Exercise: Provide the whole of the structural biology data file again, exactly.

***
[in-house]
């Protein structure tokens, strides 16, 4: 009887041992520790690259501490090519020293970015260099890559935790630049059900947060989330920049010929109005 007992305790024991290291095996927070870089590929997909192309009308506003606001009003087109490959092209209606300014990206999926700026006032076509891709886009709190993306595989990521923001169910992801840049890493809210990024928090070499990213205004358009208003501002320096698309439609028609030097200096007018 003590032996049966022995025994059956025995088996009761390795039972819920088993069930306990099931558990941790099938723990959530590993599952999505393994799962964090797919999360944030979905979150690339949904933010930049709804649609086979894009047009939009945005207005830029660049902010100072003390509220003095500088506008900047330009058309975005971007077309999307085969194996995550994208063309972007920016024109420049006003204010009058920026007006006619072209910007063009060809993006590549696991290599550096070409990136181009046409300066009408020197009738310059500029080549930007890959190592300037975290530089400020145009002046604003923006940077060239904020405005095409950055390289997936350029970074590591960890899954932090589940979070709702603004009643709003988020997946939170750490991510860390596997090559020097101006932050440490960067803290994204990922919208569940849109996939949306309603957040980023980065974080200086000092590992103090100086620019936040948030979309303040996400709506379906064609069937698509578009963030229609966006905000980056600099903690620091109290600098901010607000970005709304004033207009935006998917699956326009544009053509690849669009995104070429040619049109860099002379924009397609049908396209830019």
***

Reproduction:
[in-house]
């Protein structure tokens, strides 16, 4: 009887041992520790690259501490090519020293970015260099890559935790630049059900947060989330920049010929109005 007992305790024991290291095996927070870089590929997909192309009308506003606001009003087109490959092209209606300014990206999926700026006032076509891709886009709190993306595989990521923001169910992801840049890493809210990024928090070499990213205004358009208003501002320096698309439609028609030097200096007018 003590032996049966022995025994059956025995088996009761390795039972819920088993069930306990099931558990941790099938723990959530590993599952999505393994799962964090797919999360944030979905979150690339949904933010930049709804649609086979894009047009939009945005207005830029660049902010100072003390509220003095500088506008900047330009058309975005971007077309999307085969194996995550994208063309972007920016024109420049006003204010009058920026007006006619072209910007063009060809993006590549696991290599550096070409990136181009046409300066009408020197009738310059500029080549930007890959190592300037975290530089400020145009002046604003923006940077060239904020405005095409950055390289997936350029970074590591960890899954932090589940979070709702603004009643709003988020997946939170750490991510860390596997090559020097101006932050440490960067803290994204990922919208569940849109996939949306309603957040980023980065974080200086000092590992103090100086620019936040948030979309303040996400709506379906064609069937698509578009963030229609966006905000980056600099903690620091109290600098901010607000970005709304004033207009935006998917699956326009544009053509690849669009995104070429040619049109860099002379924009397609049908396209830019």